Novelty & Redundancy—The extent to which a vision is both refreshing and affirming. How every new Batman movie participates in the existing dramatic structure of Batman’s story (redundancy that does not violate the spirit of the genere) but also introduces new elements that keep the story from being the same story over and over again (novelty) is what this strategy is about.
Dunkin’ Donuts vs. Krispy Kreme
Looking at the competition Krispy Kreme had with Dunkin’ Donuts a decade ago. The prevailing theme from the financial press in those days about Krispy Kreme was that through its IPO and aggressive expansion strategy, Dunkin’ had been knocked on its heels. Krispy Kreme positioned its core product, the donuts it made, at the center of its promotion strategy with “Hot Now” bright red lights to let customers know when fresh donuts were available. You could even watch as the donuts were fried and slathered with icing. A word-of-mouth campaign further built Krispy Kreme’s cult-like status. It seemed like nothing could stop Krispy Kreme. Many in the financial press were mocking Dunkin’ Donuts for being stale as their day-old donuts. Krispy Kreme was a Wall Street sweetheart.
And then, in early 2004, the Atkins Diet swept the United States, and carbs became killers, especially those in the forms of breads and sugars. The “Hot Now” product was seen as carbs covered in carbs—so hot it was radioactive. In 2004, Krispy Kreme had its first quarterly loss. The company was struggling due to the number of shops it had opened, especially those in the suburbs that could not rely on foot traffic or impulsive, on-the-go purchases. “Hot Now” also lost its symbolic value when Krispy Kreme donuts could be found in gas stations and on Target shelves. The product-centric product was too much out of context.
Meanwhile, Dunkin’ had been more conservative in its growth than Krispy Kreme and had been positioning its coffee across its franchise locations and for home use on store shelves. You weren’t going to Dunkin’ Donuts for a donut, you were going for coffee. Dunkin’s multichannel strategy included selling and promoting their coffee on store shelves, and their tag, “America runs on Dunkin’,” reinforced the importance of a caffeinated start to one’s day. Dunkin Donuts’ coffee would not be a victim of the Atkins pressure. Meanwhile, Dunkin’ Donuts had also been playing up neighborhood connections. The company continued to grow. As of today, Dunkin Donuts’ market cap is about $3 billion greater than Krispy Kreme, and the company has fared much better against the Dow.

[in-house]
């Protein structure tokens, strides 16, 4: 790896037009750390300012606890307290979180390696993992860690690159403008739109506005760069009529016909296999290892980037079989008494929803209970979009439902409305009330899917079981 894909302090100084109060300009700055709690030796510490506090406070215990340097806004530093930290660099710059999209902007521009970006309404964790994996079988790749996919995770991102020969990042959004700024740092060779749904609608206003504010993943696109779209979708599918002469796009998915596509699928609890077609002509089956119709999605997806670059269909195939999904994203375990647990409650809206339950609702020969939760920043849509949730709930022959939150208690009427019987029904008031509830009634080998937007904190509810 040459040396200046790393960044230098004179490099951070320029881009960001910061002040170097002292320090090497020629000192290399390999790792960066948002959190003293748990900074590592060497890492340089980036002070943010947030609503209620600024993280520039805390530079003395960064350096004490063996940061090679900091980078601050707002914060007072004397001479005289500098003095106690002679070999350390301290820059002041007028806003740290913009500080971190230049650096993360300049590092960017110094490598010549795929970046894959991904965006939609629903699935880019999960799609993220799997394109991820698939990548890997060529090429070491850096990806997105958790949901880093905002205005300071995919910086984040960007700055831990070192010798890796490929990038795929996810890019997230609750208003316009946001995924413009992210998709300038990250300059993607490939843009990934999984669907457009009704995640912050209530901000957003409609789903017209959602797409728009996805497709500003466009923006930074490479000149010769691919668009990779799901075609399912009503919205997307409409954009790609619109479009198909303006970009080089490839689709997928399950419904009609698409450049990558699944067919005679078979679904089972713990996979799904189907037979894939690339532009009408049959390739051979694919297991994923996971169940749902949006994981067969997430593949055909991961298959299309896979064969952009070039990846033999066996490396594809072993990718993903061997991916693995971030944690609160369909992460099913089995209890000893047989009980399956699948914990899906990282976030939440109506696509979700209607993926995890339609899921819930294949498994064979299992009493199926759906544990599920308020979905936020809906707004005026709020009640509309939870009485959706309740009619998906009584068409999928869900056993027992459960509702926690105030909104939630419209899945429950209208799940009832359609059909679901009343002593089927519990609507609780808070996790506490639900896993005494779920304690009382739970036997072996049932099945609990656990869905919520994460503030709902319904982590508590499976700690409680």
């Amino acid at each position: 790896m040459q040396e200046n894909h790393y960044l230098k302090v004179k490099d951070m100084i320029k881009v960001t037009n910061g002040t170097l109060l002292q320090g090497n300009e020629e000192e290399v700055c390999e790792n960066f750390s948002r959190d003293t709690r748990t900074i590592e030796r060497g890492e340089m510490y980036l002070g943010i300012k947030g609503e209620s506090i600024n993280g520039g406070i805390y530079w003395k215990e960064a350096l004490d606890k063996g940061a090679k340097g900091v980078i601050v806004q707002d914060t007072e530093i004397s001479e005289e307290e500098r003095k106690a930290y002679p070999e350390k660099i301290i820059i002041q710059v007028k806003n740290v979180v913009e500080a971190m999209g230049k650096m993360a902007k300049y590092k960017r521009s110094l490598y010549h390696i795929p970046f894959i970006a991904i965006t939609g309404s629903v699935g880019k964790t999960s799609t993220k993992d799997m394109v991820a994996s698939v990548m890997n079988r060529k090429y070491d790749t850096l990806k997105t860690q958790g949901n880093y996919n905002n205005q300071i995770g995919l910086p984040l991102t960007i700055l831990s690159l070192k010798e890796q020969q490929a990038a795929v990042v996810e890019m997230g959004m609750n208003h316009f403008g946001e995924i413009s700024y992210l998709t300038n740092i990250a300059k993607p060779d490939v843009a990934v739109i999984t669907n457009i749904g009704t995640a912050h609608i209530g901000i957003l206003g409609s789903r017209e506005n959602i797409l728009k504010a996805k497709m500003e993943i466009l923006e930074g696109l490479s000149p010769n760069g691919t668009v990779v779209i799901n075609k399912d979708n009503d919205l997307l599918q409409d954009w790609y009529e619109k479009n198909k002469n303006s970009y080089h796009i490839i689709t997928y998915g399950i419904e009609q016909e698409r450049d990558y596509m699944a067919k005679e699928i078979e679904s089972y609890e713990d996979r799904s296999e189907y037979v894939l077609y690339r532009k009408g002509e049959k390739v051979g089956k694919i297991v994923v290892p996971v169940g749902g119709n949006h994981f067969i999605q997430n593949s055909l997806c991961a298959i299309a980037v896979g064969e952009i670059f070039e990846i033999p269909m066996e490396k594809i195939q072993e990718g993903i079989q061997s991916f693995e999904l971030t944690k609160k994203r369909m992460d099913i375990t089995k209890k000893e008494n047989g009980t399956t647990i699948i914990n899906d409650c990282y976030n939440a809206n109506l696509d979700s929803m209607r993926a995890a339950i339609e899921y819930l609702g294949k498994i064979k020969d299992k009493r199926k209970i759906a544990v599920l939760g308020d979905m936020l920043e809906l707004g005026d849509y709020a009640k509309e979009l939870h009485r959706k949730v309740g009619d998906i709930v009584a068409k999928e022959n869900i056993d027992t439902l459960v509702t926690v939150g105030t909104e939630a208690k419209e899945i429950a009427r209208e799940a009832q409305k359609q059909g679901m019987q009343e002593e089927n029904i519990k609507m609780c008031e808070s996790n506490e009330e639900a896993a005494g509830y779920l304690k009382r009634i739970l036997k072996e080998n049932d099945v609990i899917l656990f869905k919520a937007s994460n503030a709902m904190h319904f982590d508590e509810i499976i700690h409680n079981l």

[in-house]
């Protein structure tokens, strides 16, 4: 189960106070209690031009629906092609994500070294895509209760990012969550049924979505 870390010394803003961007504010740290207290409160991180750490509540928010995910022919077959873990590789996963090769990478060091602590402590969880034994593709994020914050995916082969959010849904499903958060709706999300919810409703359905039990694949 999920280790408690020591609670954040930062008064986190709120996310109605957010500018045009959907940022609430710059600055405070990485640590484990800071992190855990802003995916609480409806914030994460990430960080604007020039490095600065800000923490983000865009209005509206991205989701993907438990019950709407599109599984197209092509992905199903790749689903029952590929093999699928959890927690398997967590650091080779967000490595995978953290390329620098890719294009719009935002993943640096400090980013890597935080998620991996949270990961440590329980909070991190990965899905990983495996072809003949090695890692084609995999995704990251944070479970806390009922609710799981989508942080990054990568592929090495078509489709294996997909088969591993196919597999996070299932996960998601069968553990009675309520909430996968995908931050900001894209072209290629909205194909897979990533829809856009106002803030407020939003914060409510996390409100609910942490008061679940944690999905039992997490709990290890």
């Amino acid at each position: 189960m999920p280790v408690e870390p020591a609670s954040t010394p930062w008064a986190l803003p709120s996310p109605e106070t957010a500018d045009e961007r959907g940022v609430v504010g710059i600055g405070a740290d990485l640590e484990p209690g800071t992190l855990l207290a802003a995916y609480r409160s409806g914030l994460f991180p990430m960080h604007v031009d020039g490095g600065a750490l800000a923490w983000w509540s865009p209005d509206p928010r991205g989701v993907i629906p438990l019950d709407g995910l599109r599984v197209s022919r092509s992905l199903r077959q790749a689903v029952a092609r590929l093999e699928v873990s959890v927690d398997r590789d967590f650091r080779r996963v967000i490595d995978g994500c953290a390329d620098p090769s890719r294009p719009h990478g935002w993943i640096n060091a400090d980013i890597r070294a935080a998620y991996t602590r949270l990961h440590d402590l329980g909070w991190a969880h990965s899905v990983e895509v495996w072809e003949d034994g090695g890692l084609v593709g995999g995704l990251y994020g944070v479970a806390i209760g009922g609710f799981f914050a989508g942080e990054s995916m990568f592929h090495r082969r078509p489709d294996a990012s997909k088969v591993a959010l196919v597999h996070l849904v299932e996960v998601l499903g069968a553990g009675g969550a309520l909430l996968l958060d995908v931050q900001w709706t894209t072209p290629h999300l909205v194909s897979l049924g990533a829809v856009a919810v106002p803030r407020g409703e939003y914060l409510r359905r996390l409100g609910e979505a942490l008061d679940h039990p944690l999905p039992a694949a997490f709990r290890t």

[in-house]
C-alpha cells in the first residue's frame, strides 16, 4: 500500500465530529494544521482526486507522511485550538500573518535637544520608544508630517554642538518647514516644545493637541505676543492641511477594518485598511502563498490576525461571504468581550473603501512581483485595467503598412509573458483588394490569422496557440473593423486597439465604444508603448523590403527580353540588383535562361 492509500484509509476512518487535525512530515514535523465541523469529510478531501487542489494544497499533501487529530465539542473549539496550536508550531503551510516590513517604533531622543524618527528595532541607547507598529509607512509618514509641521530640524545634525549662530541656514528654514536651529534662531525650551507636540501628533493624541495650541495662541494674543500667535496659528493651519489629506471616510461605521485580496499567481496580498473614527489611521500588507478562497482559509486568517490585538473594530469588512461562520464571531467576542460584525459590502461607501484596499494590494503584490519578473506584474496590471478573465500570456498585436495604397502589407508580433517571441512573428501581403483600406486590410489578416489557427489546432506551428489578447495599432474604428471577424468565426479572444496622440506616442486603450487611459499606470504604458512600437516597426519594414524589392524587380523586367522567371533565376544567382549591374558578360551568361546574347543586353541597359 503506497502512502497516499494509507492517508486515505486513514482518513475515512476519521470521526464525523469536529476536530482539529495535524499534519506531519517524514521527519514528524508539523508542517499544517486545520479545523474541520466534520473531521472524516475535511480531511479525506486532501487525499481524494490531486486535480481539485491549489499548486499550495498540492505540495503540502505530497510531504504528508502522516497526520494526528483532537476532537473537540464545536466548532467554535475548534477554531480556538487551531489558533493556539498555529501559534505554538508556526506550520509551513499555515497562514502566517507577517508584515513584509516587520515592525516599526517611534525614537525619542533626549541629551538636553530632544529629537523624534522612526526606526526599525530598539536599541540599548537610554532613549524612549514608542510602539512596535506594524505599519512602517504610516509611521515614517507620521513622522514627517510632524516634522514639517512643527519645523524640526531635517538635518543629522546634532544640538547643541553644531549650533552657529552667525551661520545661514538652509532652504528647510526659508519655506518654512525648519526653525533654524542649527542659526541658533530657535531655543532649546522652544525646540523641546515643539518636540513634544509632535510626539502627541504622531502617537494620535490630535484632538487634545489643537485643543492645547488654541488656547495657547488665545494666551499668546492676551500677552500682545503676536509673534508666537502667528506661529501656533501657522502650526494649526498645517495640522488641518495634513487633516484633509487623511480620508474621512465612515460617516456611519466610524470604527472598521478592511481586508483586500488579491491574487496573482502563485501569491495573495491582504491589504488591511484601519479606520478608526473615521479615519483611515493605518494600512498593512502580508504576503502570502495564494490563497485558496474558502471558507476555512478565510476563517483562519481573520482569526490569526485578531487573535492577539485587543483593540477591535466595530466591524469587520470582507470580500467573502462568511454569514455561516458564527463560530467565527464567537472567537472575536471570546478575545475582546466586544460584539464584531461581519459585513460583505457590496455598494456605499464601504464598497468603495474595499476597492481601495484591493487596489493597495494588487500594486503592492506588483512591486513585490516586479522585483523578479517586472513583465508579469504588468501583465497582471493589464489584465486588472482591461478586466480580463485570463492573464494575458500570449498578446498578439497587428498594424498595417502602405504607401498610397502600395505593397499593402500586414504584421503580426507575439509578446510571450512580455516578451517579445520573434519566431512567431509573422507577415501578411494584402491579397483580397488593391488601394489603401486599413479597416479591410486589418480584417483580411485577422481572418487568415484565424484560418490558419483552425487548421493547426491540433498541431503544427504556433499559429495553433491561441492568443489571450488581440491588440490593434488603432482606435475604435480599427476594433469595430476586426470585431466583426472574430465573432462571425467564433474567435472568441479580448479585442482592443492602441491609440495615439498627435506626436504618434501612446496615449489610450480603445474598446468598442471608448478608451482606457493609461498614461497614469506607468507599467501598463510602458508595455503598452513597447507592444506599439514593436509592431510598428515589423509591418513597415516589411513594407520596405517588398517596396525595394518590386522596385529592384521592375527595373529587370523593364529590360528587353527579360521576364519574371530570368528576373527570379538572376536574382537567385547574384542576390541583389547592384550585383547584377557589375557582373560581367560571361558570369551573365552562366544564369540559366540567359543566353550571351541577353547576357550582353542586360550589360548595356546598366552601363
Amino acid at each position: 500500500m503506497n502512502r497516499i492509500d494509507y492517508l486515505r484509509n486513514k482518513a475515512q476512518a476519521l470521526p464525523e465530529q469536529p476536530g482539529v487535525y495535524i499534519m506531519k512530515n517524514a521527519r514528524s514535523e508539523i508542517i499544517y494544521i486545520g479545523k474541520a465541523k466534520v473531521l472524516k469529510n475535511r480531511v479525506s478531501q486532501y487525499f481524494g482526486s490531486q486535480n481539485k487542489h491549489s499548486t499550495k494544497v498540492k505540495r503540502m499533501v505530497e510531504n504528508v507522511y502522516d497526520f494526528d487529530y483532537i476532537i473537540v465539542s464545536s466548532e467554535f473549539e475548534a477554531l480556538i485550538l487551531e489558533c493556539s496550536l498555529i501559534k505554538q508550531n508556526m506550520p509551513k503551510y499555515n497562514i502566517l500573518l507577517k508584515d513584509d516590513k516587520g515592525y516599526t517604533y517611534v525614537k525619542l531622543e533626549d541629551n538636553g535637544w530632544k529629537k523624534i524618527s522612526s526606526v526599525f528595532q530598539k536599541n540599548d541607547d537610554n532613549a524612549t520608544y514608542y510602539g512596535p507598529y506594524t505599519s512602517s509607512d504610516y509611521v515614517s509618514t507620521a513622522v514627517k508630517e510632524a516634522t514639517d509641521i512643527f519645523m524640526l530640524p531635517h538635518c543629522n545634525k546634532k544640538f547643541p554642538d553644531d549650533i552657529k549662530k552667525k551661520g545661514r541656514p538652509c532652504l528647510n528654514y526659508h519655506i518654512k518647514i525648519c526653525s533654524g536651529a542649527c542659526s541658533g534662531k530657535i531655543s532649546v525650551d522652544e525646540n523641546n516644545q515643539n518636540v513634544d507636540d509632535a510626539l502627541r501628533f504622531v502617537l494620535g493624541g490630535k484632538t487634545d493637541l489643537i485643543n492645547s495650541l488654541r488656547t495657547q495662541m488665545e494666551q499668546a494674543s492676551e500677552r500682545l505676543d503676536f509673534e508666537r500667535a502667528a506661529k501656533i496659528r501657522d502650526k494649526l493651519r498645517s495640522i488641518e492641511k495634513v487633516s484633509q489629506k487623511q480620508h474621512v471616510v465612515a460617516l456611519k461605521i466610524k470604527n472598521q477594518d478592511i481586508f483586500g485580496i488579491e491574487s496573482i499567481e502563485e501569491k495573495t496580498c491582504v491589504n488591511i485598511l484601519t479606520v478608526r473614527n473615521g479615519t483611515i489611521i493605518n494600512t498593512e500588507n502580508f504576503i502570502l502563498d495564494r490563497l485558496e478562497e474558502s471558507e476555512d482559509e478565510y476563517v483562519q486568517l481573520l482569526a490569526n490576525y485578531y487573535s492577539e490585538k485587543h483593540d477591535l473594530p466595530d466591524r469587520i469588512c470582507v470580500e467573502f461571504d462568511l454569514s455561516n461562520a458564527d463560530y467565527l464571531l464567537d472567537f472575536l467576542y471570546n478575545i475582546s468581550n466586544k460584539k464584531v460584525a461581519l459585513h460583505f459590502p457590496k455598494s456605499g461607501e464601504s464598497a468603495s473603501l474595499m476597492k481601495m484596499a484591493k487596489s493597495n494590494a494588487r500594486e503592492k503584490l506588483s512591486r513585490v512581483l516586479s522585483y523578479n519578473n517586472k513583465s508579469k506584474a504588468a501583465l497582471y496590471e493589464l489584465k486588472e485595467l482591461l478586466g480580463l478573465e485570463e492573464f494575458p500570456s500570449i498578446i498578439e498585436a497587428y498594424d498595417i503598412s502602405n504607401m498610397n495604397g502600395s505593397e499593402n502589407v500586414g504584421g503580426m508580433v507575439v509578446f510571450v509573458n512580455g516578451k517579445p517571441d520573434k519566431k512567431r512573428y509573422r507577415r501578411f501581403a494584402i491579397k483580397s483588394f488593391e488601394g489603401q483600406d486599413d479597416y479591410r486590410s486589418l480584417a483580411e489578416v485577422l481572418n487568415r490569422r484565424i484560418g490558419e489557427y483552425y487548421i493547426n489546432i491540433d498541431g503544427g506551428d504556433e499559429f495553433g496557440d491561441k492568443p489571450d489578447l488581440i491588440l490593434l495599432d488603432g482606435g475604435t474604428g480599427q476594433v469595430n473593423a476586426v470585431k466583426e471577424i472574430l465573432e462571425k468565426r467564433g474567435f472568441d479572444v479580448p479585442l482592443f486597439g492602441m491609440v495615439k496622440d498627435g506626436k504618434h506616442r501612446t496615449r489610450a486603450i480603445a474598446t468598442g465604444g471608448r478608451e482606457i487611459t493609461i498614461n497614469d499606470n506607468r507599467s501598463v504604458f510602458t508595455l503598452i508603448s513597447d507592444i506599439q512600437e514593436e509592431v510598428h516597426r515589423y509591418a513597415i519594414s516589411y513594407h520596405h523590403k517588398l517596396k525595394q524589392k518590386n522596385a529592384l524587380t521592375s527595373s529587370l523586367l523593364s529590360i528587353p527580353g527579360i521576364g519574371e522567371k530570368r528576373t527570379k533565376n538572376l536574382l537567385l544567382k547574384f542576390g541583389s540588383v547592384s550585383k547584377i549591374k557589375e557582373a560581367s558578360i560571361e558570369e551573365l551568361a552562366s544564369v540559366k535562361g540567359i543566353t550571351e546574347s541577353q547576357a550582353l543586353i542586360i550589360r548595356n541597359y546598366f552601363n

Let’s compare these two brands symbolically to see how customers, the market, and their positioning led the companies to where they are today.
Symbolic life cycle—Both companies were over 50 years old, but Krispy Kreme had less brand recognition across the country. In the early 2000s, Krispy Kreme was in the consciousness creating phase. Dunkin’ Donuts, long a nationally recognized brand, was in the consciousness sustaining phase. Ten years later, Dunkin’ continues to be in the consciousness sustaining phase, but Krispy Kreme is at risk of decline; after a recent uptick in its stock, the company could even slip beyond decline to implosion.
Here and now phenomena—Krispy Kreme’s central product came to symbolize an unpopular diet. This fate (or trend) did not prey on Dunkin Donuts to the same extent.
So, what can you learn from the paths trod by Krispy Kreme and Dunkin’ Donuts? If your brand is newly created or gaining steam, focus on awareness and trust. If instead of emphasizing their product, Krispy Kreme had Connected more broadly with a spirit of helping your day started or getting through the day, perhaps they would have been less susceptible to the nascent trend of avoiding of carbs
If on the other hand your brand is sustaining, you need your design and customer experience work to “shield the committed”—to keep your customer base and build for incremental growth. You need to help your current customers, inoculate against competing visions, and turn your customers into return customers and give them the tools to assist you in helping you extending the brand, as advocates and evangelists for your product or service.
Finally, If the vision for the brand is fading and in decline, you need to design and innovate to rebuild and reposition the brand. How might your brand reframe itself in a way that extends its perceived value in the marketplace? If you and the company is unable not innovate, the most design work there may be left to do is on your résumé and portfolio.